Delete Arrogance From Your Retirement Portfolio

Overconfidence destroyed more retirement plans than market meltdowns.

Throwing Nationalism into the ring makes things worse.

It’s normal to think your country is better than anyone else’s. While problematic in a retirement portfolio, this thinking during wartime is catastrophic.

The fall of the British Fortress Singapore during World War II is a prime example.

Singapore was a crown jewel of The British Empire. Protected by the Malyan jungle in the north and a naval base in the south, it was supposedly impregnable.

The Japanese begged to differ.

The overconfident British placed all their big guns facing south. It never occurred to them the Japanese Army could cut its way through steaming jungles and mountains. Grossly miscalculating Japanese tenacity, England left Singapore without tanks, modern aircraft, and proper naval support. Throw in a bunch of untrained Colonial Indian and Australian troops, and you have yourself one gigantic recipe for disaster.

While this unpreparedness was unconscionable, it paled to the attitude of superiority the British displayed toward the Japanese forces.

Upon viewing some Japanese troops, a British Official commented, “If these represent the average of the Japanese Army,…I cannot believe they would form an intelligent fighting force.’

Their condescension ignored the fact that Japan possessed one of the highest literacy rates in the world and finished rebuilding their navy, modeling the success of the British. After a couple of months of fighting, Singapore fell on February 15, 1942, marking the beginning of the end of the British colonial empire. Their world turned upside down.

This historic blunder offers a teachable moment for investors.

Is your retirement portfolio a faux-fortress?

Many suffer from home-country bias, ignoring the rest of the world and concentrating funds where they reside.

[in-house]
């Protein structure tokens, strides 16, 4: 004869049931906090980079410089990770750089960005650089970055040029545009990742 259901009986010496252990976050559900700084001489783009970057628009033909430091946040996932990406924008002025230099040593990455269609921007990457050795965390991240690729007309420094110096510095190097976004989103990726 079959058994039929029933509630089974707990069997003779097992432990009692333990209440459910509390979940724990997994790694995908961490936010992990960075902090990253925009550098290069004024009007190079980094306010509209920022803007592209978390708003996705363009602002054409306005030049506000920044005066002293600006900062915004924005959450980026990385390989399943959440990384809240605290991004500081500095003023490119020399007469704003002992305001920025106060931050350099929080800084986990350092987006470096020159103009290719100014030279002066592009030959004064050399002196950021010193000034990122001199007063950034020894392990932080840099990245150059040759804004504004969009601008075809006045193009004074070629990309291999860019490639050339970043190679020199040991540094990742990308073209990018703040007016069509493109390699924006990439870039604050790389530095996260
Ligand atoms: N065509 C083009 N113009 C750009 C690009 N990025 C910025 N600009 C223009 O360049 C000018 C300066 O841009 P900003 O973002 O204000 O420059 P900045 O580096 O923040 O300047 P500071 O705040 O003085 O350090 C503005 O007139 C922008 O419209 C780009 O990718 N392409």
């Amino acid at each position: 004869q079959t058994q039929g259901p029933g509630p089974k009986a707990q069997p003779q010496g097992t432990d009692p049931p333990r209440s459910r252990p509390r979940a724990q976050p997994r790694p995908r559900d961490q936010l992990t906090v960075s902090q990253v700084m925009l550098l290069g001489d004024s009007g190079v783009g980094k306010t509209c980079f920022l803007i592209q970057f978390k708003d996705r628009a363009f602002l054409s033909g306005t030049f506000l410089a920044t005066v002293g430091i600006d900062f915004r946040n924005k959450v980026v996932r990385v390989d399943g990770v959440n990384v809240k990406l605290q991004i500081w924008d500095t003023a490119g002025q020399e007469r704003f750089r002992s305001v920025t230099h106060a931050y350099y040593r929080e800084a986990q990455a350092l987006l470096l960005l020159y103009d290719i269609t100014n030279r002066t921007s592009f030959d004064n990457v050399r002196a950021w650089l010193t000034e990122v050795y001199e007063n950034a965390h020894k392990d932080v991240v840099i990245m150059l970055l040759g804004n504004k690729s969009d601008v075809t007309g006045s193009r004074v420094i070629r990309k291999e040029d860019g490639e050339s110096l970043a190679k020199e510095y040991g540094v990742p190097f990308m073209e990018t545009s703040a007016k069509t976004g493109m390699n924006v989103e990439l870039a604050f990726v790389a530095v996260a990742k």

The United States has only about 5% of the world’s population, yet many keep all of their money domestically.   A wise strategy over the last decade.

The British felt the same about their empire. Unfortunately for military planners and investors, nothing lasts forever. Mean reversion doesn’t ring a bell when it’s about to arrive—just the opposite tends to occur.

Source: Fidelity

The U.S. represents about half of the global market place. While not advisable, holding all your assets in the United States is not as bad as those doing the same from smaller nations. The Turkish and Egyptian markets are tiny, yet their investors choose to ignore the rest of the world at their own peril.


We’re far from the worst offenders.

The British believed the sun never set on their empire and paid a hefty price for this miscalculation. Don’t do the same thing with your retirement portfolio. Empires like stock portfolios can fall precipitously.

It’s a big world out there.  One thing is almost certain; you’ll be surprised where the highest future returns come from. If the past is any guide, the answer to that question is unknowable.

Using a fortune teller isn’t recommended.

What can average investors do about home country bias?

The first step to creating an investment fortress is not putting all your eggs in one basket.

Three words – Diversify, Diversify, and Diversify.

Investors should mix geographics with asset size (small, mid, and large stocks) and different investment strategies. (growth, value, momentum) to fortify their retirement fortress.

The British placed a huge bet on their superiority over a supposed inferior Japanese race. They lost.

Don’t be guilty of the same mistake with your financial future.

Arrogance has been proven to destroy much bigger things than a retirement portfolio.

Don’t believe me? Ask the British.

Source: The Battle For Singapore by Peter Thompson